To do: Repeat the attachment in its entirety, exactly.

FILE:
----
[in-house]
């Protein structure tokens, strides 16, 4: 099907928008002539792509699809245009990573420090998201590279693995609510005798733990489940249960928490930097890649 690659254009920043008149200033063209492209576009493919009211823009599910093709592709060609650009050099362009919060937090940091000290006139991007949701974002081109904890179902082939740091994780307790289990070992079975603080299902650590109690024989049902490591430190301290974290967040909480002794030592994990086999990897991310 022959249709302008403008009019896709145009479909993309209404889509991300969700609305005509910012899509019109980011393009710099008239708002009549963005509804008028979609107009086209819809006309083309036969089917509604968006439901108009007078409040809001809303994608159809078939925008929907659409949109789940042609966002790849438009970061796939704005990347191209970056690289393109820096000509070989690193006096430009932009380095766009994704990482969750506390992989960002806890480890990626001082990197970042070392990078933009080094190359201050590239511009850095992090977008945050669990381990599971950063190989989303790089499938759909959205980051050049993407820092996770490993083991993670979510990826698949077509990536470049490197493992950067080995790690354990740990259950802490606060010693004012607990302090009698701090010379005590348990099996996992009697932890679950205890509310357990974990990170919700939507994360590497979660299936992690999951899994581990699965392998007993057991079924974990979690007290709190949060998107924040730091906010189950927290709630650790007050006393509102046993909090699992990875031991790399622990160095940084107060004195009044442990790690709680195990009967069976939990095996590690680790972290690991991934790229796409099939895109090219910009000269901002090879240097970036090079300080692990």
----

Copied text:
[in-house]
């Protein structure tokens, strides 16, 4: 099907928008002539792509699809245009990573420090998201590279693995609510005798733990489940249960928490930097890649 690659254009920043008149200033063209492209576009493919009211823009599910093709592709060609650009050099362009919060937090940091000290006139991007949701974002081109904890179902082939740091994780307790289990070992079975603080299902650590109690024989049902490591430190301290974290967040909480002794030592994990086999990897991310 022959249709302008403008009019896709145009479909993309209404889509991300969700609305005509910012899509019109980011393009710099008239708002009549963005509804008028979609107009086209819809006309083309036969089917509604968006439901108009007078409040809001809303994608159809078939925008929907659409949109789940042609966002790849438009970061796939704005990347191209970056690289393109820096000509070989690193006096430009932009380095766009994704990482969750506390992989960002806890480890990626001082990197970042070392990078933009080094190359201050590239511009850095992090977008945050669990381990599971950063190989989303790089499938759909959205980051050049993407820092996770490993083991993670979510990826698949077509990536470049490197493992950067080995790690354990740990259950802490606060010693004012607990302090009698701090010379005590348990099996996992009697932890679950205890509310357990974990990170919700939507994360590497979660299936992690999951899994581990699965392998007993057991079924974990979690007290709190949060998107924040730091906010189950927290709630650790007050006393509102046993909090699992990875031991790399622990160095940084107060004195009044442990790690709680195990009967069976939990095996590690680790972290690991991934790229796409099939895109090219910009000269901002090879240097970036090079300080692990």